Elizabeth Edwards: A Graceful Woman against Ugly Media.

by Meredith O’Brien

 

 

The life of a political spouse isn’t easy in this harsh, often cruel 24/7 media climate. And for Elizabeth Edwards, who passed away this past week, it was particularly ruthless.

 

Edwards, 61, wife of two-time presidential candidate John Edwards, struggled with breast cancer for six years. She tried -- in the face of incurable cancer -- to soldier on, raise her young children and support her husband’s political efforts. When she became aware that her husband of three decades had an affair, she dealt with it by writing about it. (This was before she learned he’d fathered a child with the woman and the Edwardses separated.) And for her troubles, she was mercilessly lambasted, called everything from a “bad mother” who hurt her children by writing about her husband’s betrayal to a “crazywoman.”

 

While I felt a great deal of sadness for her three children after learning that she had died, I also felt a twinge of anger that during the last years of her life she had to put up with so much crap from loud-mouthed, vitriolic writers, pundits and bloggers who knew not what it was like to stand in her shoes and to still remain standing. At the same time, I felt a deep admiration for her because I don’t think I could’ve handled myself with the publically graceful strength she exhibited time and again.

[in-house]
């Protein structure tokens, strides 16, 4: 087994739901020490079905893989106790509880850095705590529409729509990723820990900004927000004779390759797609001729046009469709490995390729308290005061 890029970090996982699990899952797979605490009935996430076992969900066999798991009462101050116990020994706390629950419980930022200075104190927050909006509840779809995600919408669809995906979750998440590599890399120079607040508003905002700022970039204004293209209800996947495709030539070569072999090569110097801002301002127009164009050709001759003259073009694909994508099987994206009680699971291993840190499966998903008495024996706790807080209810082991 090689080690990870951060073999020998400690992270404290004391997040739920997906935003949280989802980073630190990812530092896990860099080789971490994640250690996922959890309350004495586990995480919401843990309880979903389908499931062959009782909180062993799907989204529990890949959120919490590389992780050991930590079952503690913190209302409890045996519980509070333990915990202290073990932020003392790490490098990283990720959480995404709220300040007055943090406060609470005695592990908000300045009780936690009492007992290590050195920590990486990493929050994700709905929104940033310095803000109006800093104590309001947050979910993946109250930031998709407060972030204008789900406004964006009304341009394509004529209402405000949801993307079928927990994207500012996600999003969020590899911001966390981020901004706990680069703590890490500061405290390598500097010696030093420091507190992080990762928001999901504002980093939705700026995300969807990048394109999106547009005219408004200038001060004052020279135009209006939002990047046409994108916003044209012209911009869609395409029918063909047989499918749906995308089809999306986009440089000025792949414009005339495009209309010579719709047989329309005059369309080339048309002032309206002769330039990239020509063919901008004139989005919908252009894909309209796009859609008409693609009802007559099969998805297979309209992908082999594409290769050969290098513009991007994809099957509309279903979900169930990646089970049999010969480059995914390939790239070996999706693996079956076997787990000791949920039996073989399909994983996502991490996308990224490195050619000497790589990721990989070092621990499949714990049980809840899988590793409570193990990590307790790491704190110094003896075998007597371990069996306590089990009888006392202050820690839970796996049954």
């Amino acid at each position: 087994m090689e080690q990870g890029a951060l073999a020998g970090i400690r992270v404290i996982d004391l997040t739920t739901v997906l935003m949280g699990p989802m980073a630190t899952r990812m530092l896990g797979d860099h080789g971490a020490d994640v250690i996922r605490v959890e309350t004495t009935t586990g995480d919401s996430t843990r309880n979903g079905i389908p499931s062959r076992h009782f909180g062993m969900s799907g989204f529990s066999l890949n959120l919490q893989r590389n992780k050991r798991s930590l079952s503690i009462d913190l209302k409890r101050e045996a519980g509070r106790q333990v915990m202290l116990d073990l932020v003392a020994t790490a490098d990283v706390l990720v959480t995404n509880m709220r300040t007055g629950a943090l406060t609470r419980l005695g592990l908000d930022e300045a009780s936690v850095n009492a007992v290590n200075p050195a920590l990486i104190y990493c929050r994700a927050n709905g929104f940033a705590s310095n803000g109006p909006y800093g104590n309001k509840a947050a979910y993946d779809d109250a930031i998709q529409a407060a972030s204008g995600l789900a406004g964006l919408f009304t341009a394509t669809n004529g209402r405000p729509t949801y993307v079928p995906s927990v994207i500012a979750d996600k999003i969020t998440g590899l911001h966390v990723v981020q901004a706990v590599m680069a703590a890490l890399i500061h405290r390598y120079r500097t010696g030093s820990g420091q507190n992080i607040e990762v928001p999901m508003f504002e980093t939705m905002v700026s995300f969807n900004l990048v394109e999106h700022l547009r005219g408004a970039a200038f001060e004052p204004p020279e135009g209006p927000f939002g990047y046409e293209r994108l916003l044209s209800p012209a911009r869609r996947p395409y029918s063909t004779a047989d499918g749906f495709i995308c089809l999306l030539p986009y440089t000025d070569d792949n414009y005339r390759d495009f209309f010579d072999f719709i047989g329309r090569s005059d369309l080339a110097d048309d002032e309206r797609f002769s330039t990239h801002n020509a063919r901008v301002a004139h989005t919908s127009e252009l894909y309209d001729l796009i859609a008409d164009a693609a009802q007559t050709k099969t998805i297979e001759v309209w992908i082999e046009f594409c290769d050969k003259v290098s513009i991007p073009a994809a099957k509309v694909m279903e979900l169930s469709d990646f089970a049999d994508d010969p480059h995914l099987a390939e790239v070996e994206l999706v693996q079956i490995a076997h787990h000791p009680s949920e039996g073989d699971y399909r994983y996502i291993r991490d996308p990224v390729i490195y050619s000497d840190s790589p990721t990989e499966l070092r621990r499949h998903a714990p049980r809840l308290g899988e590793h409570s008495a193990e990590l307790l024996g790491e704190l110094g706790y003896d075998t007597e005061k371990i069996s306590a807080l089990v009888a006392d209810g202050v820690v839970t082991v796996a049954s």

I recalled the time when a blogger said that she hated the fact that Edwards took her young children along with her on the presidential campaign trail instead of staying at home with them. “Elizabeth, I don’t like the choices you’ve made,” a blogger sniped, casually lobbing the label “terrible mother” at her. “Get off the freaking campaign trail.”

 

Now me, I think I would’ve been devastated by reading that garbage. Edwards had already buried one child – a son who died in a car accident at age 16 – and was looking her own death in the face. To be told I was being a bad mom to those two little ones in my limited time would’ve been crushing. But Edwards gave it back to the blogger saying:

 

“With all due respect, what you would choose to do is relevant only once: When you choose how to spend your remaining days. I made my choice, because of our lives it was a public choice, but the choice doesn’t belong to the public, it belongs to me . . . You don’t get to say I am a terrible mother because you think you wouldn’t make my choice in my situation.”

 

I was in awe of her strength of conviction.